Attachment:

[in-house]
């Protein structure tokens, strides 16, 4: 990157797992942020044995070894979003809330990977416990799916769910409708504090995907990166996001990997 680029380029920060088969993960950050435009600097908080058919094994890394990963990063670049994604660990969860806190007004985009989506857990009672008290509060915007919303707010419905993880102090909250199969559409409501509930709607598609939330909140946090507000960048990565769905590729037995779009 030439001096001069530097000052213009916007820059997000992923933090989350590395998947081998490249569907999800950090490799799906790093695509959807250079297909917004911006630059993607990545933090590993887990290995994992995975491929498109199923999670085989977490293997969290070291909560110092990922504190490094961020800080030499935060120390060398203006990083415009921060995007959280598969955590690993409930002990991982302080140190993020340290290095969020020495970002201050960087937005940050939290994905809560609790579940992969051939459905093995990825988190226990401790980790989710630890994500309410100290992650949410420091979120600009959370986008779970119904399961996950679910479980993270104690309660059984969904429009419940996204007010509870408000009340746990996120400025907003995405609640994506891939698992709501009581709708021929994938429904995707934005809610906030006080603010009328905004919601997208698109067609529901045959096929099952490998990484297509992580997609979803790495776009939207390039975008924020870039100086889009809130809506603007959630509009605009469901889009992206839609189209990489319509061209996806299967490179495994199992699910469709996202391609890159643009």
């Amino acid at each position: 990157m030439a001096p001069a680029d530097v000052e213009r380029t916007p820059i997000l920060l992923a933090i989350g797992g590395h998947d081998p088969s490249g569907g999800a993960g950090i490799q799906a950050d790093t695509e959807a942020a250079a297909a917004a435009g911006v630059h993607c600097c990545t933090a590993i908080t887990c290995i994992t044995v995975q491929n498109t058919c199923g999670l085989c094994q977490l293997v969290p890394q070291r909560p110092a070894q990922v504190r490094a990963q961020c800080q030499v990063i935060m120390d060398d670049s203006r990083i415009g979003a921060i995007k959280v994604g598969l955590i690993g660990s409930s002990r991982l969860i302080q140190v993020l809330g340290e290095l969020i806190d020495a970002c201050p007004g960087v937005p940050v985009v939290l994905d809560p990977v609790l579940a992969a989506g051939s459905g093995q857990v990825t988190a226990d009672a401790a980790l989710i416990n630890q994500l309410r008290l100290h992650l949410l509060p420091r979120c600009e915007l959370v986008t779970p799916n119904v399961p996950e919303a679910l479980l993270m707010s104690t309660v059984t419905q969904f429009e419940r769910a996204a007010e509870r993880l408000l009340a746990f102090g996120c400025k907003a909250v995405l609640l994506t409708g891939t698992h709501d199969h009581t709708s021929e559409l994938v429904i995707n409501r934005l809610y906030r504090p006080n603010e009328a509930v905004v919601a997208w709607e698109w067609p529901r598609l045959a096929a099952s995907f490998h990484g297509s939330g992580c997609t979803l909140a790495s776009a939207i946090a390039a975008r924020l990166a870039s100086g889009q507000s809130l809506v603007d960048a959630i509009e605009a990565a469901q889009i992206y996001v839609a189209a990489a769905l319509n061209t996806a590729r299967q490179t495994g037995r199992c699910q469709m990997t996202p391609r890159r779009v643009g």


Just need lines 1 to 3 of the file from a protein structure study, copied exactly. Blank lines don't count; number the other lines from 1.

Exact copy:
[in-house]
């Protein structure tokens, strides 16, 4: 990157797992942020044995070894979003809330990977416990799916769910409708504090995907990166996001990997 680029380029920060088969993960950050435009600097908080058919094994890394990963990063670049994604660990969860806190007004985009989506857990009672008290509060915007919303707010419905993880102090909250199969559409409501509930709607598609939330909140946090507000960048990565769905590729037995779009 030439001096001069530097000052213009916007820059997000992923933090989350590395998947081998490249569907999800950090490799799906790093695509959807250079297909917004911006630059993607990545933090590993887990290995994992995975491929498109199923999670085989977490293997969290070291909560110092990922504190490094961020800080030499935060120390060398203006990083415009921060995007959280598969955590690993409930002990991982302080140190993020340290290095969020020495970002201050960087937005940050939290994905809560609790579940992969051939459905093995990825988190226990401790980790989710630890994500309410100290992650949410420091979120600009959370986008779970119904399961996950679910479980993270104690309660059984969904429009419940996204007010509870408000009340746990996120400025907003995405609640994506891939698992709501009581709708021929994938429904995707934005809610906030006080603010009328905004919601997208698109067609529901045959096929099952490998990484297509992580997609979803790495776009939207390039975008924020870039100086889009809130809506603007959630509009605009469901889009992206839609189209990489319509061209996806299967490179495994199992699910469709996202391609890159643009």
């Amino acid at each position: 990157m030439a001096p001069a680029d530097v000052e213009r380029t916007p820059i997000l920060l992923a933090i989350g797992g590395h998947d081998p088969s490249g569907g999800a993960g950090i490799q799906a950050d790093t695509e959807a942020a250079a297909a917004a435009g911006v630059h993607c600097c990545t933090a590993i908080t887990c290995i994992t044995v995975q491929n498109t058919c199923g999670l085989c094994q977490l293997v969290p890394q070291r909560p110092a070894q990922v504190r490094a990963q961020c800080q030499v990063i935060m120390d060398d670049s203006r990083i415009g979003a921060i995007k959280v994604g598969l955590i690993g660990s409930s002990r991982l969860i302080q140190v993020l809330g340290e290095l969020i806190d020495a970002c201050p007004g960087v937005p940050v985009v939290l994905d809560p990977v609790l579940a992969a989506g051939s459905g093995q857990v990825t988190a226990d009672a401790a980790l989710i416990n630890q994500l309410r008290l100290h992650l949410l509060p420091r979120c600009e915007l959370v986008t779970p799916n119904v399961p996950e919303a679910l479980l993270m707010s104690t309660v059984t419905q969904f429009e419940r769910a996204a007010e509870r993880l408000l009340a746990f102090g996120c400025k907003a909250v995405l609640l994506t409708g891939t698992h709501d199969h009581t709708s021929e559409l994938v429904i995707n409501r934005l809610y906030r504090p006080n603010e009328a509930v905004v919601a997208w709607e698109w067609p529901r598609l045959a096929a099952s995907f490998h990484g297509s939330g992580c997609t979803l909140a790495s776009a939207i946090a390039a975008r924020l990166a870039s100086g889009q507000s809130l809506v603007d960048a959630i509009e605009a990565a469901q889009i992206y996001v839609a189209a990489a769905l319509n061209t996806a590729r299967q490179t495994g037995r199992c699910q469709m990997t996202p391609r890159r779009v643009g």